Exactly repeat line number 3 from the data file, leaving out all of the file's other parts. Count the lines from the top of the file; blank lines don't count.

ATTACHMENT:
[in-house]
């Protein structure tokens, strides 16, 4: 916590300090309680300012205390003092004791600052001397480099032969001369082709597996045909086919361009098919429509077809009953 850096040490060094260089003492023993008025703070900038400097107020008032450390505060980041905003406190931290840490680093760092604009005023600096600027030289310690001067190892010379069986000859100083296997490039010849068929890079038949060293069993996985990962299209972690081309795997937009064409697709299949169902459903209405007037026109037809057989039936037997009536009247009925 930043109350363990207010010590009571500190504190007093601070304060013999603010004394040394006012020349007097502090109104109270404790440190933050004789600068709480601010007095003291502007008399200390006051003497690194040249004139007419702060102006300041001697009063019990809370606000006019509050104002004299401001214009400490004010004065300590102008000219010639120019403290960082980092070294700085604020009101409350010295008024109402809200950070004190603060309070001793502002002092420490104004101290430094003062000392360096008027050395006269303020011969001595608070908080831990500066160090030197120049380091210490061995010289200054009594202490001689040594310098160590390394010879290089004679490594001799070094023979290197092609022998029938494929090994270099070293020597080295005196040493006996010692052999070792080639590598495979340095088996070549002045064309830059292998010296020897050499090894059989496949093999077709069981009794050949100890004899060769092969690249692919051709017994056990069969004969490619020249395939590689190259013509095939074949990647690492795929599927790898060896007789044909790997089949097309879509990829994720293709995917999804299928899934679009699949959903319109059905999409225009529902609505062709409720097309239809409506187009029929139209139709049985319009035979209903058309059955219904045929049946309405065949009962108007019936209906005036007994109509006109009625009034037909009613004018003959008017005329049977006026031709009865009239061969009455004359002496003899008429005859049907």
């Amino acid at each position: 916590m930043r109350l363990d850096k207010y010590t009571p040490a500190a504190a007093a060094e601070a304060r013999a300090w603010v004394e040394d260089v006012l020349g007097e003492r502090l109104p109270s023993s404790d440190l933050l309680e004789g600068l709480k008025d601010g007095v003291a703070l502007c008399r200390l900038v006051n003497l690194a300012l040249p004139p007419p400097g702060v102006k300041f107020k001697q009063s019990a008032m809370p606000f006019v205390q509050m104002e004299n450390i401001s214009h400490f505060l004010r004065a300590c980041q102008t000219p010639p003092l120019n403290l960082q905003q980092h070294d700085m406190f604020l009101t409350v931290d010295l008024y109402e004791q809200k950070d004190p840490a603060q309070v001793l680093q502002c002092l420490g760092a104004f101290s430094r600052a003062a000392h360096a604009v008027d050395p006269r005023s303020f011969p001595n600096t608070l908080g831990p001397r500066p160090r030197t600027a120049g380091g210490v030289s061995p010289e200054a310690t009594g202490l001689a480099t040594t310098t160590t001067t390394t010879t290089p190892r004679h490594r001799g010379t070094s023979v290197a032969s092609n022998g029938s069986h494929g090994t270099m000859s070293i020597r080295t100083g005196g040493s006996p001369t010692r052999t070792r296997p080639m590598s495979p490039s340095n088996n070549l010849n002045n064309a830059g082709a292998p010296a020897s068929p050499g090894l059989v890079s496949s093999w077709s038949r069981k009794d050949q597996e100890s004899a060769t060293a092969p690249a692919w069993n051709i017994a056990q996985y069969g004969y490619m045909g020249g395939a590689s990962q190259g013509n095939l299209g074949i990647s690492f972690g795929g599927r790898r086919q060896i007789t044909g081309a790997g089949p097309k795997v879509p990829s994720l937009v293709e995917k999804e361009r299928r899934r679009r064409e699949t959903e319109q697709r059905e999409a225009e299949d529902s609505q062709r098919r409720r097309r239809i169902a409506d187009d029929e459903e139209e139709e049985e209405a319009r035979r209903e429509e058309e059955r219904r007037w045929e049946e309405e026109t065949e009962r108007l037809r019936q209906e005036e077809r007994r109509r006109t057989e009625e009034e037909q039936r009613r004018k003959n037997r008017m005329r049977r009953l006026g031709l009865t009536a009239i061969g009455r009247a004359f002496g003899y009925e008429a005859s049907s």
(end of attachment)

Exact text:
């Amino acid at each position: 916590m930043r109350l363990d850096k207010y010590t009571p040490a500190a504190a007093a060094e601070a304060r013999a300090w603010v004394e040394d260089v006012l020349g007097e003492r502090l109104p109270s023993s404790d440190l933050l309680e004789g600068l709480k008025d601010g007095v003291a703070l502007c008399r200390l900038v006051n003497l690194a300012l040249p004139p007419p400097g702060v102006k300041f107020k001697q009063s019990a008032m809370p606000f006019v205390q509050m104002e004299n450390i401001s214009h400490f505060l004010r004065a300590c980041q102008t000219p010639p003092l120019n403290l960082q905003q980092h070294d700085m406190f604020l009101t409350v931290d010295l008024y109402e004791q809200k950070d004190p840490a603060q309070v001793l680093q502002c002092l420490g760092a104004f101290s430094r600052a003062a000392h360096a604009v008027d050395p006269r005023s303020f011969p001595n600096t608070l908080g831990p001397r500066p160090r030197t600027a120049g380091g210490v030289s061995p010289e200054a310690t009594g202490l001689a480099t040594t310098t160590t001067t390394t010879t290089p190892r004679h490594r001799g010379t070094s023979v290197a032969s092609n022998g029938s069986h494929g090994t270099m000859s070293i020597r080295t100083g005196g040493s006996p001369t010692r052999t070792r296997p080639m590598s495979p490039s340095n088996n070549l010849n002045n064309a830059g082709a292998p010296a020897s068929p050499g090894l059989v890079s496949s093999w077709s038949r069981k009794d050949q597996e100890s004899a060769t060293a092969p690249a692919w069993n051709i017994a056990q996985y069969g004969y490619m045909g020249g395939a590689s990962q190259g013509n095939l299209g074949i990647s690492f972690g795929g599927r790898r086919q060896i007789t044909g081309a790997g089949p097309k795997v879509p990829s994720l937009v293709e995917k999804e361009r299928r899934r679009r064409e699949t959903e319109q697709r059905e999409a225009e299949d529902s609505q062709r098919r409720r097309r239809i169902a409506d187009d029929e459903e139209e139709e049985e209405a319009r035979r209903e429509e058309e059955r219904r007037w045929e049946e309405e026109t065949e009962r108007l037809r019936q209906e005036e077809r007994r109509r006109t057989e009625e009034e037909q039936r009613r004018k003959n037997r008017m005329r049977r009953l006026g031709l009865t009536a009239i061969g009455r009247a004359f002496g003899y009925e008429a005859s049907s």